Greenhouse, minus the glazing (above) attached to the south side of the chicken coop. The chicken yard is on the north side of the coop (above right) and the chickens will have access to the greenhouse and the garden (above left) as well early in the spring, late in the fall, and during the winter, while no crops are growing there. We may even be able to grow a cover crop in the greenhouse early in the springtime and late fall for the chickens and geese and for tilling into the greenhouse beds.
Seriously, it's been 10+ years that I've dreamed of having a greenhouse and a deer proofed, fenced in garden. The chicken coop was never a part of the dream as imagined, but it works so well with the other two.
I'm serious, pinch me.
But, I can't take any credit for much of this. Sure, I've read up on permaculture, gardening, and greenhouses from many sources over the years, but it's Chris who designed all of this and built just about every inch of it himself (except fence post holes dug by a neighbor with an attachment on his backhoe, help from a couple of friends putting in the fence posts and top crossbars, and borrowed fencing stretchers from another neighbor).
The boys have been good helpers here and there, too, and have been so very patient with our being so wrapped up in all these projects.
OK, so I did help the littlest bit with getting things plumbed, snapping lines for the roofing, holding up the occasional board, stretching chicken wire, filling the greenhouse beds with soil and compost, and stringing trellis for tomatoes inside the greenhouse. Oh, and I almost forgot, planting and caring for all of the plants that needed starting ahead of time indoors.
Except for the polycarbonate glazing panels, the rest of the materials were, relatively speaking, quite reasonable. Most of the lumber is local cedar, utility grade but perfectly functional, and was crazy cheap, even with the gas money to and from the sawmill 1.5 hours away. The long window in the coop is an extra from our house, one we'd replaced with an opening window. The two windows between the greenhouse and coop are from a salvage yard. The coop roofing isn't our first choice of color but was marked down about half price at a local building center, and besides, it faces north where we'll hardly ever see it. Other materials include insulation, chipboard coop ceiling and floor, plywood coop door, feeders, waterers (some made from plastic buckets), metal bins for feed, and of course, screws, hinges, and other hardware. Wood shaving bedding mateiral inside the coop is from C's woodshop, gathered only from solid woods, not any melamine or otherwise laminated materials.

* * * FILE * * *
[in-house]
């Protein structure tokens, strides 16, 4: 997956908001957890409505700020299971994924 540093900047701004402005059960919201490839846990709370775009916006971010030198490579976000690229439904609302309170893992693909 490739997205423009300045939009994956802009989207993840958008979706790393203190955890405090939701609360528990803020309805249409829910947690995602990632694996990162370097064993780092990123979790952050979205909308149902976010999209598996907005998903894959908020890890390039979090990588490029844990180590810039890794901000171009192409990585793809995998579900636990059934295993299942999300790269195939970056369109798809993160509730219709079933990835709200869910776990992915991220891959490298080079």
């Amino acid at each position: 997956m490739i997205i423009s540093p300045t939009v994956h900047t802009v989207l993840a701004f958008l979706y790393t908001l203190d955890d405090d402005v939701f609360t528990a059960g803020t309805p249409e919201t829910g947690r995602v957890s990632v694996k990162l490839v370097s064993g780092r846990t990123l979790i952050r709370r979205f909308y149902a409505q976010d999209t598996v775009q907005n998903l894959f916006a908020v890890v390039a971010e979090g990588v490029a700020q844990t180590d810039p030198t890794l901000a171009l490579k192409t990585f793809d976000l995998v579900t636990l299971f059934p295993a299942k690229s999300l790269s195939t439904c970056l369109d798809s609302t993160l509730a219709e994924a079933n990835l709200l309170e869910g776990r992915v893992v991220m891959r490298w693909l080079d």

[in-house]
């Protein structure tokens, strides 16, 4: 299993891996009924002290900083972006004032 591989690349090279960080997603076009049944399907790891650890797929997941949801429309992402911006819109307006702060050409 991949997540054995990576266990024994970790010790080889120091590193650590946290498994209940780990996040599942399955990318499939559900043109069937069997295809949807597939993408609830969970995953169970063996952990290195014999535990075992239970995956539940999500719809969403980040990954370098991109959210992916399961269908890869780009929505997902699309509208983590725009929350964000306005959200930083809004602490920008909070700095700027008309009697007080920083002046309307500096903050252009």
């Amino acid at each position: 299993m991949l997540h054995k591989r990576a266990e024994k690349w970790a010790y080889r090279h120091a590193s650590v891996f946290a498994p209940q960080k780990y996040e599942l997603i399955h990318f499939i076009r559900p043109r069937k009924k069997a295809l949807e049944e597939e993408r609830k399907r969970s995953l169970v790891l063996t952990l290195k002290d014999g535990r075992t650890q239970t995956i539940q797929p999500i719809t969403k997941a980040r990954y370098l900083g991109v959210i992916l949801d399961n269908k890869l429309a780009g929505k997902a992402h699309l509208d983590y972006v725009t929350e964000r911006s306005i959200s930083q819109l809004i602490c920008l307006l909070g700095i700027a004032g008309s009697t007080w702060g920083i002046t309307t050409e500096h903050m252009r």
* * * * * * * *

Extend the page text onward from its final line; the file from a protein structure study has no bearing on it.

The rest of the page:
With greenhouse glazing on, below:
C didn't have the greenhouse door finished and installed even 10 minutes before we let the chicks (not even 3 weeks old yet) out into the greenhouse to run around.
Despite temps still only getting up into the 50's most days lately, the less than 4 week old goslings are spending most of their days outside free ranging out in the yard.
And the four grown hens are now venturing out into their fenced-in yard more and more each day, actually squacking and lining up at the door to get out in the morning after they've laid their eggs.
Can't wait to get planting! We're going to try cracking the windows between the coop and greenhouse at night to see if the heat lamp in there will raise the temperature in the greenhouse enought to ward off a hard freeze. If not, I just might have to break down and plug in a small heater on colder nights over the next few weeks or until the weather becomes more settled into warmer temps.
Moving right along: building raised beds inside the garden.